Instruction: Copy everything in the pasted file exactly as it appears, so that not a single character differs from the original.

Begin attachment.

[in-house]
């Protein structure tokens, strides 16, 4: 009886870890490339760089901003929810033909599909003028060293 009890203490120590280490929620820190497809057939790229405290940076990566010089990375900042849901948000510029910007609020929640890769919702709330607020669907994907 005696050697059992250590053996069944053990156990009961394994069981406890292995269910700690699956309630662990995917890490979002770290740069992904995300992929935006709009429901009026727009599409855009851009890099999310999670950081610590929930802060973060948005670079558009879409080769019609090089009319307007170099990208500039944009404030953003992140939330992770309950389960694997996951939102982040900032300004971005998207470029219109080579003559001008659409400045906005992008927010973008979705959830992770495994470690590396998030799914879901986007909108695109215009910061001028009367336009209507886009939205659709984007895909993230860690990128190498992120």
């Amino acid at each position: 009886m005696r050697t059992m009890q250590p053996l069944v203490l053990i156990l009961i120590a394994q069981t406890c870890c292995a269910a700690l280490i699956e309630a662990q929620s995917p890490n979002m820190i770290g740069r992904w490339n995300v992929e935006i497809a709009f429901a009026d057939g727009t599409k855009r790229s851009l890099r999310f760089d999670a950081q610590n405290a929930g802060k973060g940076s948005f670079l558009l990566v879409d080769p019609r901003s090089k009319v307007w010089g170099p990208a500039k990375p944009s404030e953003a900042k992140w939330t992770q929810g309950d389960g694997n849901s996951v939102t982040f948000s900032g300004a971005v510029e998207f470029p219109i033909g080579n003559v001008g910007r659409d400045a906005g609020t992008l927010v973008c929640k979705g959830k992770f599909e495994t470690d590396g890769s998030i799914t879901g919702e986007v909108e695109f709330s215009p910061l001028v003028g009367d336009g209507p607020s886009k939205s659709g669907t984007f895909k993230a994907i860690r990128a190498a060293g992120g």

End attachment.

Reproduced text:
[in-house]
């Protein structure tokens, strides 16, 4: 009886870890490339760089901003929810033909599909003028060293 009890203490120590280490929620820190497809057939790229405290940076990566010089990375900042849901948000510029910007609020929640890769919702709330607020669907994907 005696050697059992250590053996069944053990156990009961394994069981406890292995269910700690699956309630662990995917890490979002770290740069992904995300992929935006709009429901009026727009599409855009851009890099999310999670950081610590929930802060973060948005670079558009879409080769019609090089009319307007170099990208500039944009404030953003992140939330992770309950389960694997996951939102982040900032300004971005998207470029219109080579003559001008659409400045906005992008927010973008979705959830992770495994470690590396998030799914879901986007909108695109215009910061001028009367336009209507886009939205659709984007895909993230860690990128190498992120």
């Amino acid at each position: 009886m005696r050697t059992m009890q250590p053996l069944v203490l053990i156990l009961i120590a394994q069981t406890c870890c292995a269910a700690l280490i699956e309630a662990q929620s995917p890490n979002m820190i770290g740069r992904w490339n995300v992929e935006i497809a709009f429901a009026d057939g727009t599409k855009r790229s851009l890099r999310f760089d999670a950081q610590n405290a929930g802060k973060g940076s948005f670079l558009l990566v879409d080769p019609r901003s090089k009319v307007w010089g170099p990208a500039k990375p944009s404030e953003a900042k992140w939330t992770q929810g309950d389960g694997n849901s996951v939102t982040f948000s900032g300004a971005v510029e998207f470029p219109i033909g080579n003559v001008g910007r659409d400045a906005g609020t992008l927010v973008c929640k979705g959830k992770f599909e495994t470690d590396g890769s998030i799914t879901g919702e986007v909108e695109f709330s215009p910061l001028v003028g009367d336009g209507p607020s886009k939205s659709g669907t984007f895909k993230a994907i860690r990128a190498a060293g992120g």